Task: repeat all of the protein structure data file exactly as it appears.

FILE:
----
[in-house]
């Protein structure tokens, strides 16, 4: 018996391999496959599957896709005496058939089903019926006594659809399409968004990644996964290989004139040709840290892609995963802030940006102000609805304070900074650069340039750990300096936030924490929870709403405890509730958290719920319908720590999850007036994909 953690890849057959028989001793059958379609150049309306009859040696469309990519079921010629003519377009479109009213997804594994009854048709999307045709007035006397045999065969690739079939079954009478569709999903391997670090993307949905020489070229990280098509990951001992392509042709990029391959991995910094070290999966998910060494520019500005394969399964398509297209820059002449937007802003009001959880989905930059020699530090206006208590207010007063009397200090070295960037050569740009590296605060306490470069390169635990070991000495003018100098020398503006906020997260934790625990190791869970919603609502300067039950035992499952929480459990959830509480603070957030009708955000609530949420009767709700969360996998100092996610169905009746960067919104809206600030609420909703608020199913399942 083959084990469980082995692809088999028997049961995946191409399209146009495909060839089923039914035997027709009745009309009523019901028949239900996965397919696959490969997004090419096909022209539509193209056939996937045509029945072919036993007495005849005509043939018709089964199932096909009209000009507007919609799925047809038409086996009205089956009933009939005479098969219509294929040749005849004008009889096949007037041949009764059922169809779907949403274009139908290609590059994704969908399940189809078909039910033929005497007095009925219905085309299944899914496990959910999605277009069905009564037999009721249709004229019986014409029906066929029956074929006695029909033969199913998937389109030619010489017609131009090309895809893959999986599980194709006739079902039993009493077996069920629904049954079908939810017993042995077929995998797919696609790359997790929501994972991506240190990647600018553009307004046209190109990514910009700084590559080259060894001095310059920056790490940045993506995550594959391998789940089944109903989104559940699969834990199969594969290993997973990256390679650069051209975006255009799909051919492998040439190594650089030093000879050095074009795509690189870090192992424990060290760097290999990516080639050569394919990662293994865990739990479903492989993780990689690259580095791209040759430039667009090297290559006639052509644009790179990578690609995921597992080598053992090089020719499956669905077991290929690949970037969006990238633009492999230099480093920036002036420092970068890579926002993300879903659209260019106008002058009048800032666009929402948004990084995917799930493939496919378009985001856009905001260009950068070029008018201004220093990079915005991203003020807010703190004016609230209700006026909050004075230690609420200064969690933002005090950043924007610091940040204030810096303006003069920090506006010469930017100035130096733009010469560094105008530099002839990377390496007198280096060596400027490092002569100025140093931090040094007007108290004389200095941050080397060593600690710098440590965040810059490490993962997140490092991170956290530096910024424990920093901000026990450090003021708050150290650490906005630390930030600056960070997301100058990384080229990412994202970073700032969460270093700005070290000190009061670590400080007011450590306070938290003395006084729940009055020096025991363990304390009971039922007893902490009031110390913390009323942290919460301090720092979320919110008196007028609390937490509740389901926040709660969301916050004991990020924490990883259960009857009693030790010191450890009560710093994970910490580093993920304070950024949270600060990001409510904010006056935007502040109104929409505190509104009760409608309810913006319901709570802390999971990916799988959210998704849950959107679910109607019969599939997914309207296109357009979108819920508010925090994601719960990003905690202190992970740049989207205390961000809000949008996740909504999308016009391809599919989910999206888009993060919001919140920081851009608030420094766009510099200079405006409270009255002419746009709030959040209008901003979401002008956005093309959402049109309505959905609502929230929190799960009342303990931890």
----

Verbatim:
[in-house]
């Protein structure tokens, strides 16, 4: 018996391999496959599957896709005496058939089903019926006594659809399409968004990644996964290989004139040709840290892609995963802030940006102000609805304070900074650069340039750990300096936030924490929870709403405890509730958290719920319908720590999850007036994909 953690890849057959028989001793059958379609150049309306009859040696469309990519079921010629003519377009479109009213997804594994009854048709999307045709007035006397045999065969690739079939079954009478569709999903391997670090993307949905020489070229990280098509990951001992392509042709990029391959991995910094070290999966998910060494520019500005394969399964398509297209820059002449937007802003009001959880989905930059020699530090206006208590207010007063009397200090070295960037050569740009590296605060306490470069390169635990070991000495003018100098020398503006906020997260934790625990190791869970919603609502300067039950035992499952929480459990959830509480603070957030009708955000609530949420009767709700969360996998100092996610169905009746960067919104809206600030609420909703608020199913399942 083959084990469980082995692809088999028997049961995946191409399209146009495909060839089923039914035997027709009745009309009523019901028949239900996965397919696959490969997004090419096909022209539509193209056939996937045509029945072919036993007495005849005509043939018709089964199932096909009209000009507007919609799925047809038409086996009205089956009933009939005479098969219509294929040749005849004008009889096949007037041949009764059922169809779907949403274009139908290609590059994704969908399940189809078909039910033929005497007095009925219905085309299944899914496990959910999605277009069905009564037999009721249709004229019986014409029906066929029956074929006695029909033969199913998937389109030619010489017609131009090309895809893959999986599980194709006739079902039993009493077996069920629904049954079908939810017993042995077929995998797919696609790359997790929501994972991506240190990647600018553009307004046209190109990514910009700084590559080259060894001095310059920056790490940045993506995550594959391998789940089944109903989104559940699969834990199969594969290993997973990256390679650069051209975006255009799909051919492998040439190594650089030093000879050095074009795509690189870090192992424990060290760097290999990516080639050569394919990662293994865990739990479903492989993780990689690259580095791209040759430039667009090297290559006639052509644009790179990578690609995921597992080598053992090089020719499956669905077991290929690949970037969006990238633009492999230099480093920036002036420092970068890579926002993300879903659209260019106008002058009048800032666009929402948004990084995917799930493939496919378009985001856009905001260009950068070029008018201004220093990079915005991203003020807010703190004016609230209700006026909050004075230690609420200064969690933002005090950043924007610091940040204030810096303006003069920090506006010469930017100035130096733009010469560094105008530099002839990377390496007198280096060596400027490092002569100025140093931090040094007007108290004389200095941050080397060593600690710098440590965040810059490490993962997140490092991170956290530096910024424990920093901000026990450090003021708050150290650490906005630390930030600056960070997301100058990384080229990412994202970073700032969460270093700005070290000190009061670590400080007011450590306070938290003395006084729940009055020096025991363990304390009971039922007893902490009031110390913390009323942290919460301090720092979320919110008196007028609390937490509740389901926040709660969301916050004991990020924490990883259960009857009693030790010191450890009560710093994970910490580093993920304070950024949270600060990001409510904010006056935007502040109104929409505190509104009760409608309810913006319901709570802390999971990916799988959210998704849950959107679910109607019969599939997914309207296109357009979108819920508010925090994601719960990003905690202190992970740049989207205390961000809000949008996740909504999308016009391809599919989910999206888009993060919001919140920081851009608030420094766009510099200079405006409270009255002419746009709030959040209008901003979401002008956005093309959402049109309505959905609502929230929190799960009342303990931890």